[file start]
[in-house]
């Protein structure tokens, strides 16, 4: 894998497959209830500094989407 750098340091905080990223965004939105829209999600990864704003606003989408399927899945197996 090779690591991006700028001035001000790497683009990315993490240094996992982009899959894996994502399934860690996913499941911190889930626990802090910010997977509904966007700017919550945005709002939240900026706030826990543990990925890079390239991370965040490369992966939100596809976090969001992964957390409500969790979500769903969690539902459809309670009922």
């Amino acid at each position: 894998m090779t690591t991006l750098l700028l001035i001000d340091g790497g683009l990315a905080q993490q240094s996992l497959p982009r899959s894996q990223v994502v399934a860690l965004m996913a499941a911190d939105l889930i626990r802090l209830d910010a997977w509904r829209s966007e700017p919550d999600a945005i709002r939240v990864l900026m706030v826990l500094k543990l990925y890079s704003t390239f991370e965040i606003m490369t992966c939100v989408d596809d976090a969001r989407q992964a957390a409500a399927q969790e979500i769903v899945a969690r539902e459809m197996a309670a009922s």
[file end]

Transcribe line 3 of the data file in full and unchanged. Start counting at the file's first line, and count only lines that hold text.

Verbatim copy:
């Amino acid at each position: 894998m090779t690591t991006l750098l700028l001035i001000d340091g790497g683009l990315a905080q993490q240094s996992l497959p982009r899959s894996q990223v994502v399934a860690l965004m996913a499941a911190d939105l889930i626990r802090l209830d910010a997977w509904r829209s966007e700017p919550d999600a945005i709002r939240v990864l900026m706030v826990l500094k543990l990925y890079s704003t390239f991370e965040i606003m490369t992966c939100v989408d596809d976090a969001r989407q992964a957390a409500a399927q969790e979500i769903v899945a969690r539902e459809m197996a309670a009922s």